Same with the pancakes for peking duck and mu shu - composition not too dissimilar, actually, including the puffing (though for an entirely different reason, of course). The confidence-builder on this, when I first tried it, is that you fry the things dry, so if you blow it there's no flying grease, no mess, no danger. I never did blow it, though, because as the above thread testifies, it's a lot easier than it looks, especially if you do it coolly enough. Makes the whole process go a lot faster, too. Put a pair in the pan, roll the next pair, flip the pair in the pan, peel apart the last pair cooked, and it's time to take the new pair out of the pan and start the whole cycle again. Before you know it you have a stack of 60. :smile:

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At the first French method class I attended the chef instructed us in how to make a puffy omelet using no utensils, the pan had to be swirled a few times as the omelet puffed and then the omelet was flipped and returned briefy to the heat then almost immediately slid onto the plate. He did not want the eggs fully set, they had to be very soft. He used a term for this that escapes me at the moment. (Senior moment?)

My first few tries were less than perfect, one was a disaster, omelet drape over the handle and my hand, ouch, but eventually I got it. He gave me my first "real" omelet pan, thin steel that practically has to be dipped in oil to keep it from rusting - I still have it....

Edited by andiesenji (log)

"There are, it has been said, two types of people in the world. There are those who say: this glass is half full. And then there are those who say: this glass is half empty. The world belongs, however, to those who can look at the glass and say: What's up with this glass? Excuse me? Excuse me? This is my glass? I don't think so. My glass was full! And it was a bigger glass!" Terry Pratchett

 

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Doesn't work as well with Chinese food because you end up spraying vegetable oil all over the place.

There is a real technique that I have seen used in carry-out places of doing a motion similar to a flip with a one-handled wok.

It's hard to describe, but I'll try:

1) do a flip-like motion, sending the food away from the cook, up the side of the wok and into the air.

2) do a sort of forward thrust of the wok so that the center is under the food.

This is a bit more "athletic" than the crepe flip.

3) do it again immediately so that the food sort of rolls in space, constantly

falling into the hot wok, then being flung up.

It is impressive to watch, and over "big heat" a very efficient technique.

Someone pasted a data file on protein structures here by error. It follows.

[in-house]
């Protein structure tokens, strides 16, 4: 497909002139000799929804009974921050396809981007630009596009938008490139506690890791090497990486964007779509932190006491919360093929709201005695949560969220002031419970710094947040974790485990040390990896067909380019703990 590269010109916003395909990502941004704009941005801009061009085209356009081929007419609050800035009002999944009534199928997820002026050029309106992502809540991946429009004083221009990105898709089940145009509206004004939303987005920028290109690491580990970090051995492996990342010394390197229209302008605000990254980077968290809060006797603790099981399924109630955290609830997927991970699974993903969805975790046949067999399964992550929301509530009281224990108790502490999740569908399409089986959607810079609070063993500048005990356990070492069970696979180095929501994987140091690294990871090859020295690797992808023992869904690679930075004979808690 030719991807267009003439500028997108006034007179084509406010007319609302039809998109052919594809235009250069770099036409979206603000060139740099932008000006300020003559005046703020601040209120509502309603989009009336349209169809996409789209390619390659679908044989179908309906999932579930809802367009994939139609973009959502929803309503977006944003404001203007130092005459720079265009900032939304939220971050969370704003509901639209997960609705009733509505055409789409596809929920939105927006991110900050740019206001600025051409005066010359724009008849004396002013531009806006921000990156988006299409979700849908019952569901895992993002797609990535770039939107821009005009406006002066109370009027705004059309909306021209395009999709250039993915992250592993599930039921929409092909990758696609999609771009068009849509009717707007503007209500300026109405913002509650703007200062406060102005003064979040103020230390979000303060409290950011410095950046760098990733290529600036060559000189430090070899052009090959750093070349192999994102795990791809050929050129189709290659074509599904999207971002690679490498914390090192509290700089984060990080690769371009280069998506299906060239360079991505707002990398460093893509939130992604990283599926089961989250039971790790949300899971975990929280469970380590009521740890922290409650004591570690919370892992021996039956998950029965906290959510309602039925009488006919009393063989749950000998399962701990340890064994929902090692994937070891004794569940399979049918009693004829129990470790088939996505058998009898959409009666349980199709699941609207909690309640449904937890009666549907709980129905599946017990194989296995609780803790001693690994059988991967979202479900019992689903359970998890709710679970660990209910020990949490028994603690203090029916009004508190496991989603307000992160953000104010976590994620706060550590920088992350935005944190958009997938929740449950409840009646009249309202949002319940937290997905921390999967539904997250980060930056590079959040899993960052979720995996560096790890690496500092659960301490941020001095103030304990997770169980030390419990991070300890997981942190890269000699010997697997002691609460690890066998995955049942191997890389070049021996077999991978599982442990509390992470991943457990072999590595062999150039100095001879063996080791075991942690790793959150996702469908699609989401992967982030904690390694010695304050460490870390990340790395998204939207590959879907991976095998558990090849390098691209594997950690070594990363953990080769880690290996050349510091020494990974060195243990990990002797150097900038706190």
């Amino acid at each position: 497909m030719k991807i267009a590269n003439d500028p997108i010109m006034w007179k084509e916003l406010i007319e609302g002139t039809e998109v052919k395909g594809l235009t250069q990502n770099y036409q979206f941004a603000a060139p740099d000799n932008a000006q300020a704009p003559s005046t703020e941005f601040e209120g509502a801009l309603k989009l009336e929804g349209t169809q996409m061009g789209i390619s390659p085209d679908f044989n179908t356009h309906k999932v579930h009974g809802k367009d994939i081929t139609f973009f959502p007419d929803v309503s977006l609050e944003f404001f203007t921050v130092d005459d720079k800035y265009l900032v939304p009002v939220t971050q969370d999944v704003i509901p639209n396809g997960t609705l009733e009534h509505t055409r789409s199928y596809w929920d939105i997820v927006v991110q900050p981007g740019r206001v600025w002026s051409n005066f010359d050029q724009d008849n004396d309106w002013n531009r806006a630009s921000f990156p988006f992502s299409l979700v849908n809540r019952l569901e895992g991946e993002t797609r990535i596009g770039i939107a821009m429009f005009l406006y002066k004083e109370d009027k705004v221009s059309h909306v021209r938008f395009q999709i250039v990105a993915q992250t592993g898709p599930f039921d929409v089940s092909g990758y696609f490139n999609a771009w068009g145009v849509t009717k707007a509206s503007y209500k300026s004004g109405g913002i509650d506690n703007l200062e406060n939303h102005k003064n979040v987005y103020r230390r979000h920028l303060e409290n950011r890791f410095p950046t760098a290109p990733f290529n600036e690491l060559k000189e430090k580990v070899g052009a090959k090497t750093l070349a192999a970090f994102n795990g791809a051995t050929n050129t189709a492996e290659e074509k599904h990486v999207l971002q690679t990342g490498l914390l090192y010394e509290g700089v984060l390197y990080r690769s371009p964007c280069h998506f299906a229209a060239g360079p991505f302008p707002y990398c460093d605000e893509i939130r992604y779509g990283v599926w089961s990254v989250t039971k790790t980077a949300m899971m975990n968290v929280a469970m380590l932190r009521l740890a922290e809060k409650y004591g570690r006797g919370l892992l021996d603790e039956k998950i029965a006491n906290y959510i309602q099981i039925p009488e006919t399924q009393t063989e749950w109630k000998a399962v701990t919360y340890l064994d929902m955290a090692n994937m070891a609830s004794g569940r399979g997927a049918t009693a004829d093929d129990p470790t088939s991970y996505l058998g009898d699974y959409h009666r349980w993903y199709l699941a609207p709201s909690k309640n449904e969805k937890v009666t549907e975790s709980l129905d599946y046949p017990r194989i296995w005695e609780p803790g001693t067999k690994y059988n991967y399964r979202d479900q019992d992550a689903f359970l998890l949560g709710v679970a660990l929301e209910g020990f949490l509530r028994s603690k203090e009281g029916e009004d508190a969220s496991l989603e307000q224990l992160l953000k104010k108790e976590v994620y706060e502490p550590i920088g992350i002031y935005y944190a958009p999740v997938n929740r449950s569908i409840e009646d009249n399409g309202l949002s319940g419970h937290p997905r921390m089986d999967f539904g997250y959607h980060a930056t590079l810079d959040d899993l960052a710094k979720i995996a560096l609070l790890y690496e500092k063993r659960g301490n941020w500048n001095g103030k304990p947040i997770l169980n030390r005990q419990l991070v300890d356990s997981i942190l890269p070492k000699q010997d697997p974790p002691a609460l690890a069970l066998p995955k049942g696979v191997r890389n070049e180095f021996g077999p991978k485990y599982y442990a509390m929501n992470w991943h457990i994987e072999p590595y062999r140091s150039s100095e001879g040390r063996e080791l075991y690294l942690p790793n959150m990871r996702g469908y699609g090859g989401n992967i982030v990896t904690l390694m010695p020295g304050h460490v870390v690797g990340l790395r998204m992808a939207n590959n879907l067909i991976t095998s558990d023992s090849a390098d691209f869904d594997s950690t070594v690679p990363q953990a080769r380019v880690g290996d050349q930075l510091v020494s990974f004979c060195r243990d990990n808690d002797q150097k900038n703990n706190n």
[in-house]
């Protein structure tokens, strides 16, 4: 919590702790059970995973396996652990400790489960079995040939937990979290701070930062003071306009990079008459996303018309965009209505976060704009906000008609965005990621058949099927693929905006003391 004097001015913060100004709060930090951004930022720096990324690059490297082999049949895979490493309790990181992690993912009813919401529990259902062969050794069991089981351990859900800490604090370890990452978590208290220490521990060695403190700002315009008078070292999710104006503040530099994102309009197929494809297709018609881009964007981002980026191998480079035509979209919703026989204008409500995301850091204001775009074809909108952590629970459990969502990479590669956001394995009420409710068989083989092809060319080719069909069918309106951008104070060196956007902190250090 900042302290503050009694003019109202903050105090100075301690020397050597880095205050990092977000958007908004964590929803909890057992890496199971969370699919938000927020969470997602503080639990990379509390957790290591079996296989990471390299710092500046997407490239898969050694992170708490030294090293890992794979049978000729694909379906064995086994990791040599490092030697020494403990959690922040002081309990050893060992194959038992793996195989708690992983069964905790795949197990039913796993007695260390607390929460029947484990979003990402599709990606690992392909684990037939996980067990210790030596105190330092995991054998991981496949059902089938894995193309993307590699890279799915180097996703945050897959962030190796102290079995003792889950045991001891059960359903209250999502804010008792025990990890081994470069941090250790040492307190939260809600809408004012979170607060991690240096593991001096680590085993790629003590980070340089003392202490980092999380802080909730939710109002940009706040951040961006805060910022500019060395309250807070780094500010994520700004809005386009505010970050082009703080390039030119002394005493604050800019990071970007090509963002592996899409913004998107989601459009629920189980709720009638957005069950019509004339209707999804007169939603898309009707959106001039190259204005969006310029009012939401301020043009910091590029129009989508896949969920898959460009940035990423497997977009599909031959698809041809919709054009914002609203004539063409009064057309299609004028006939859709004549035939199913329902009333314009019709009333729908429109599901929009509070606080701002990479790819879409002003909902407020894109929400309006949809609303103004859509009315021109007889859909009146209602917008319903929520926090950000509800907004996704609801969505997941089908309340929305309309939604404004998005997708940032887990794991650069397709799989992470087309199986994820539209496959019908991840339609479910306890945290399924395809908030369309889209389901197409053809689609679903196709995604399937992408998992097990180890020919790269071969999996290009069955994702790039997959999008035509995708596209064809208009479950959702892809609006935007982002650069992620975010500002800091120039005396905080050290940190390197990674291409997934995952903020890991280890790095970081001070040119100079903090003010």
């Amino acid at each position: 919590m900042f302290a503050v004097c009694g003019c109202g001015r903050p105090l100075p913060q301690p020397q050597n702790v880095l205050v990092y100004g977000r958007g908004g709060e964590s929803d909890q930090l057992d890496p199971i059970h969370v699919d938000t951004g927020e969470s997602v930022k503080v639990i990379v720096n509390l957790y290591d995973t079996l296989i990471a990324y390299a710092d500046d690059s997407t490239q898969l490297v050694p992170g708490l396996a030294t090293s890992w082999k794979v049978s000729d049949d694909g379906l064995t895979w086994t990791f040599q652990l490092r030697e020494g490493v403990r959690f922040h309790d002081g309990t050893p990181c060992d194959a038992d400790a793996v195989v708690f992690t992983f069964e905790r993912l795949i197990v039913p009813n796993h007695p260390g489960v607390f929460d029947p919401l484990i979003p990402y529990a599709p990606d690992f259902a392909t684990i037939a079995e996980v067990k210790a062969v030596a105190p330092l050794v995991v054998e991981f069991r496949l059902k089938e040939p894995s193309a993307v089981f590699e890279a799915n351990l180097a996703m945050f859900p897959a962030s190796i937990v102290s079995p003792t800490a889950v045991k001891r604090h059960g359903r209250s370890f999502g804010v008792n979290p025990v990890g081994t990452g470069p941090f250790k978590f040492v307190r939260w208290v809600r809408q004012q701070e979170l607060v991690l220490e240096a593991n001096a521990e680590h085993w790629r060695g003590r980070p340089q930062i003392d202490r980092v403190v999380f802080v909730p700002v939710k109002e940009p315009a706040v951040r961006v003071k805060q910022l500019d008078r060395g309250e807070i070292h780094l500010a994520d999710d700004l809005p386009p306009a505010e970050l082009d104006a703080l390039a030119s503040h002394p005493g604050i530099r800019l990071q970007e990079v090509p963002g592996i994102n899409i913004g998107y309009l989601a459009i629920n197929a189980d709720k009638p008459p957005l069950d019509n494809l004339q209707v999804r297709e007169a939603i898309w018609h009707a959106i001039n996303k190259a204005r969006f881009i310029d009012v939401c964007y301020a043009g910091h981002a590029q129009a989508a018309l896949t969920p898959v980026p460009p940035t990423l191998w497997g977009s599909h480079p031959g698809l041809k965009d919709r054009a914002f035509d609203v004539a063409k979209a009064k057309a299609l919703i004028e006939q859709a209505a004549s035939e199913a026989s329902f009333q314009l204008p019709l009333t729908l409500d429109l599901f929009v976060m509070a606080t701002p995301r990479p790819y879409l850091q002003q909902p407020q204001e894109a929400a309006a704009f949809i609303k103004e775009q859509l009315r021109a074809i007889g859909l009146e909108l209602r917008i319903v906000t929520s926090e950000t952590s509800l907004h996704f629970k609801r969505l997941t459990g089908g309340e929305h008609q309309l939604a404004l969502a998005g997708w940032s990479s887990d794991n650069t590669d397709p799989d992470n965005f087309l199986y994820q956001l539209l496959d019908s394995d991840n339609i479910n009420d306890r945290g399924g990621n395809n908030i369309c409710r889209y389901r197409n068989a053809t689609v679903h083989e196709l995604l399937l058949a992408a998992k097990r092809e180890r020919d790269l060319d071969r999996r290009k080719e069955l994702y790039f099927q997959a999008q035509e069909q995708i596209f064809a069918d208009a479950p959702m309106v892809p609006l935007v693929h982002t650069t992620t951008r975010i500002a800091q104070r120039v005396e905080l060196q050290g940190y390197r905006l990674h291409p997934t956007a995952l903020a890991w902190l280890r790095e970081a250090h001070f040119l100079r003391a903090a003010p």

BB

Food is all about history and geography.

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My son was watching me do this one day, eyes wide. "How do you do that?" he asked.

"Simple," I told him. "See how the side of the pan is shaped? It's a half-pipe for food!"

“Who loves a garden, loves a greenhouse too.” - William Cowper, The Task, Book Three

 

"Not knowing the scope of your own ignorance is part of the human condition...The first rule of the Dunning-Kruger club is you don’t know you’re a member of the Dunning-Kruger club.” - psychologist David Dunning

 

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I found this topic today and said "Oh cool, maybe I can find out how to do that!" Then I read it and find out I posted here over a year ago.

Well not much has changed. :biggrin: Ruby Tuesday practically forced me to do that flip thing with the boneless wings in the bowl, but the track doesn't care if you just use tongs or a gloved hand to toss things. It's great. I still think about teaching myself, though.

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At the first French method class I attended the chef instructed us in how to make a puffy omelet using no utensils, the pan had to be swirled a few times as the omelet puffed and then the omelet was flipped and returned briefy to the heat then almost immediately slid onto the plate. He did not want the eggs fully set, they had to be very soft. He used a term for this that escapes me at the moment. (Senior moment?)

Baveuse?

"There is no sincerer love than the love of food."  -George Bernard Shaw, Man and Superman, Act 1

 

Gene Weingarten, writing in the Washington Post about online news stories and the accompanying readers' comments: "I basically like 'comments,' though they can seem a little jarring: spit-flecked rants that are appended to a product that at least tries for a measure of objectivity and dignity. It's as though when you order a sirloin steak, it comes with a side of maggots."

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At the first French method class I attended the chef instructed us in how to make a puffy omelet using no utensils, the pan had to be swirled a few times as the omelet puffed and then the omelet was flipped and returned briefy to the heat then almost immediately slid onto the plate.  He did not want the eggs fully set, they had to be very soft.  He used a term for this that escapes me at the moment.  (Senior moment?)

Baveuse?

That's it: baveux

thanks for the memory assist.

"There are, it has been said, two types of people in the world. There are those who say: this glass is half full. And then there are those who say: this glass is half empty. The world belongs, however, to those who can look at the glass and say: What's up with this glass? Excuse me? Excuse me? This is my glass? I don't think so. My glass was full! And it was a bigger glass!" Terry Pratchett